Our local chapters are the boots on the ground in our grassroots movement to eliminate government-backed discrimination and return the country to liberty. Joining a local chapter is a great way to move your community to freedom while meeting like-minded neighbors and business owners.
When we started our movement in September 2021, our local chapters were focused on canvassing—going door-to-door to local businesses and asking them to stand up against unjust, discriminator mandates by putting up one of our signs.
As COVID-19 mandates have dropped, we are shifting our focus to forming strong foundations across the country through community connections. We want each of our chapters to grow in number and strength so that communities are empowered to stand up for freedom if and when they are faced with tyranny again.
We understand that canvassing and sit-ins aren’t the most relevant activities to partake in at the moment, seeing as there aren’t mandates in most areas to fight. So what else should local chapters be up to? How can they form a unified team and make a difference in their communities?
State and local elected officials, including judges, school board members, representatives, council members and more, hold immense influence over the communities they are meant to serve. We saw this in how different cities and states handled COVID-19 mandates. That’s why it’s so important to be informed leading up to local elections this year.
Chapters can assign different members to research candidates and incumbents in their area. What have they voted for or against? Are they pro-freedom? Are they funded by corrupt third parties or are they everyday Americans hoping to serve their community?
These are important questions to ask. Chapters can do research and share their findings with the group and beyond. They can also share helpful information like election dates and deadlines and voting locations.
Being informed is the foundation of affecting change. You can’t make an impact if you don’t know what exactly you’re fighting for.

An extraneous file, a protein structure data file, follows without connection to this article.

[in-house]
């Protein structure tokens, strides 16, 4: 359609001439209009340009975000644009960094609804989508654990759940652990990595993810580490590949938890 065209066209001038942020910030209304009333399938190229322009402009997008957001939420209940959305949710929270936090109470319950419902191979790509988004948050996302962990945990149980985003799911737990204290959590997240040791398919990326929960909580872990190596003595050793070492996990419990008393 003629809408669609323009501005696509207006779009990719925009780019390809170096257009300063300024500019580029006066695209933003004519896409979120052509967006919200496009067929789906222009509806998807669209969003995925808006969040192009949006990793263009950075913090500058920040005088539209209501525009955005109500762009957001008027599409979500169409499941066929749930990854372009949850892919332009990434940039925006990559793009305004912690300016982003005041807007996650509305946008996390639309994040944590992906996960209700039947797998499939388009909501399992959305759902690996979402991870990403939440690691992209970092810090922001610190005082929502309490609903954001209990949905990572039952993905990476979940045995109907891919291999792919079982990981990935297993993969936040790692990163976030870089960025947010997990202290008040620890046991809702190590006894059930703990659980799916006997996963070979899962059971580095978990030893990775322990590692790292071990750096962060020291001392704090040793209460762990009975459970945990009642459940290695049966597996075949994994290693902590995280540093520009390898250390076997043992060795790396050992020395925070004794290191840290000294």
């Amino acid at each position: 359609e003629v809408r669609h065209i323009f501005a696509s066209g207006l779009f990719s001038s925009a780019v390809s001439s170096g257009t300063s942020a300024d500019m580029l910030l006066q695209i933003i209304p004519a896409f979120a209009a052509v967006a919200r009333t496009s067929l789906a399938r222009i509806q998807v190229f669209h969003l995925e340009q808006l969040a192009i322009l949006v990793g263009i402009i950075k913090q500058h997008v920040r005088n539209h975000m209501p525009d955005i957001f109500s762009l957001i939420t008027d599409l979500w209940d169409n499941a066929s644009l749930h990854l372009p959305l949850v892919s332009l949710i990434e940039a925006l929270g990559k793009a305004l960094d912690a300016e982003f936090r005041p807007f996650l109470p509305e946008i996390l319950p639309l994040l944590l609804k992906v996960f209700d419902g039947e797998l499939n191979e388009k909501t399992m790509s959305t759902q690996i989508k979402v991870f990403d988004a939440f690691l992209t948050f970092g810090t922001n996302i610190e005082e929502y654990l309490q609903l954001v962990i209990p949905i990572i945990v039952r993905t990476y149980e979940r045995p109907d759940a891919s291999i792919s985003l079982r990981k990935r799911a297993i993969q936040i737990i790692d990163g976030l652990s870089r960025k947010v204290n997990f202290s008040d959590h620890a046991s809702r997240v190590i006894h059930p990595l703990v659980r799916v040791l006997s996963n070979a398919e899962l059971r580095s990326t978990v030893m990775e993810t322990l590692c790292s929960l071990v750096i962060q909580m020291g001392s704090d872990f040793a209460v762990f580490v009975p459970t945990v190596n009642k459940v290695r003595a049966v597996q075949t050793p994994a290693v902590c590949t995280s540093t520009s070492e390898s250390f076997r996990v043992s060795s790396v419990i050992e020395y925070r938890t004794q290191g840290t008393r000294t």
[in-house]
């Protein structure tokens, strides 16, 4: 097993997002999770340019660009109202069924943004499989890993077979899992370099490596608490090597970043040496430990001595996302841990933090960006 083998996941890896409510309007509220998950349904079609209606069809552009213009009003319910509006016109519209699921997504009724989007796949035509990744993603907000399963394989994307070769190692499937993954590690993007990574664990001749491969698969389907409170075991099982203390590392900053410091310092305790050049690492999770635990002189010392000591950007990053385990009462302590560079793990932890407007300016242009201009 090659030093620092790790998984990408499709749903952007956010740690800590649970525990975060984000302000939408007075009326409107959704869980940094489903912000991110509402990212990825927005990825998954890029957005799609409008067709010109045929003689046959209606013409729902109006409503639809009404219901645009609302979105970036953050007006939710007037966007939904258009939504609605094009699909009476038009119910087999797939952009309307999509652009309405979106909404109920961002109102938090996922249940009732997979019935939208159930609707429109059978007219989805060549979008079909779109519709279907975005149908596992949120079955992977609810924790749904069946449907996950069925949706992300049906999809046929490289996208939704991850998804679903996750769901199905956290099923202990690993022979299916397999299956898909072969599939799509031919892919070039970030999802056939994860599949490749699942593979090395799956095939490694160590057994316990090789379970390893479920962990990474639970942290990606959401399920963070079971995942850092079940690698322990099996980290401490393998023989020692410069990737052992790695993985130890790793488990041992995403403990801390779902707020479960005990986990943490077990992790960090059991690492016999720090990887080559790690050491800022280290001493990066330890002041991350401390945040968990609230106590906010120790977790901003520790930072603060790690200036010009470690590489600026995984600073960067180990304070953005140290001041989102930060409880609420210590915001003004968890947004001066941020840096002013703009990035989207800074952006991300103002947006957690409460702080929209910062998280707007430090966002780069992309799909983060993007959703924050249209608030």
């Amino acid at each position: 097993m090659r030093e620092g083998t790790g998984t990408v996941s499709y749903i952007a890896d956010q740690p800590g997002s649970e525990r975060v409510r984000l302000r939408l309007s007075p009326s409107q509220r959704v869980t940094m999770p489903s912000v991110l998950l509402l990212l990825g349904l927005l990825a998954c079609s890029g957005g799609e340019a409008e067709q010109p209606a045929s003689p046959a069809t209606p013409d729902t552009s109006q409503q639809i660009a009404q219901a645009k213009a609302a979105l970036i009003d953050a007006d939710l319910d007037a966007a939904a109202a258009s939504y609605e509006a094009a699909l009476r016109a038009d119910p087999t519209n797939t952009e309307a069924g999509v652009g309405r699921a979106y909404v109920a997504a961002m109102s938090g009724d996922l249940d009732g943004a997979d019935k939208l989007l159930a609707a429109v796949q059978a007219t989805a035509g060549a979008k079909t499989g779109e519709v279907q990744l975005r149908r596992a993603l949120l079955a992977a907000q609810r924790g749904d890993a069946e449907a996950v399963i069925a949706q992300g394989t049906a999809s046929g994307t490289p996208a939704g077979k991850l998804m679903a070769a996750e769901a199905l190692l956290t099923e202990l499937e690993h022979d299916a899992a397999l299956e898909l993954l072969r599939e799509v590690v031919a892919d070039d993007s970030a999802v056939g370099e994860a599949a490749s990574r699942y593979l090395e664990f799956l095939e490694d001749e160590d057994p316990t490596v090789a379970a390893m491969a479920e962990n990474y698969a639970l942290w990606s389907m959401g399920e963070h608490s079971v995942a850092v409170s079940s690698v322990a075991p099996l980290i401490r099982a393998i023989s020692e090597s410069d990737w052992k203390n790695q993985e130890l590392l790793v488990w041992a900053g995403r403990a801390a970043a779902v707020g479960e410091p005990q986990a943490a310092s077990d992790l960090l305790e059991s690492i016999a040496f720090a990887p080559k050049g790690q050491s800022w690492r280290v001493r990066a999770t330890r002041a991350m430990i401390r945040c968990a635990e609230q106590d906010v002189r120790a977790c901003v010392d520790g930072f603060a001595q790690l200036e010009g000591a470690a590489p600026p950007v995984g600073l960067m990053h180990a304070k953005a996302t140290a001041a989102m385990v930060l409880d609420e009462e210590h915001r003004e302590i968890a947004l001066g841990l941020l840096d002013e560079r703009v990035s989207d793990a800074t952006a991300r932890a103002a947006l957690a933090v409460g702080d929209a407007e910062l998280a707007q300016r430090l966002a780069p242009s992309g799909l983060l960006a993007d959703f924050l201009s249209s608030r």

There are many ways to get involved in local politics besides actually running for office:
Trivia is a fun way to get informed on the issues that matter, whether it be American history, Constitutional law, local politics, or current events. Trivia is also a great way to foster discussion on these important topics and to educate and empower chapter members with information.
Chapters can create their own trivia games or use some already in existence.
When we help our local community members, we are taking back our power by taking care of our own. When we ignore our local problems and rely too heavily on government assistance to fix them, we are vulnerable to abuse and tyranny.
Notice a need in your community? Maybe you have a large homeless population in need of food and shelter, elderly people who need care or communities that need to be cleaned up. Get involved together!
Certain skills can help individuals grow the #StandTogether movement, including communication, public speaking, writing, litigation and more. If someone in your chapter is particularly skilled in one of these areas, have them host a workshop to help other members grow!
Get together for coffee, dinner or happy hour at local businesses that have always respected your rights and freedoms.
We can’t emphasize enough how important education is when it comes to spreading a movement. A great way to grow in knowledge and eloquence is to read about history, the Constitution, the civil rights movement, global political agendas, and other relevant topics relating to freedom and liberty.
Starting a book club is a fun way to empower chapter members with knowledge. Books can be voted on every month or two, with regular discussions held over Zoom or over coffee.
This is a new addition to our list! Our L.A. chapter was able to spread information on local legislation and the importance of medical freedom to hundreds of locals at their county fair.
The process for getting a booth may be different across localities, but usually it involves speaking to the mayor and the chamber of commerce. Keep the tone neutral and emphasize that you're just an informational booth. Getting a booth may require paying a fee or giving a donation, depending on how your chamber feels about the movement.
Most of these social activities can be held in person or on Zoom. Many of our chapters hold regular Zoom meetings just to stay connected, and then meet up in person once or twice a month for coffee or happy hour at freedom-loving businesses.
If we want to see change, we must #StandTogether.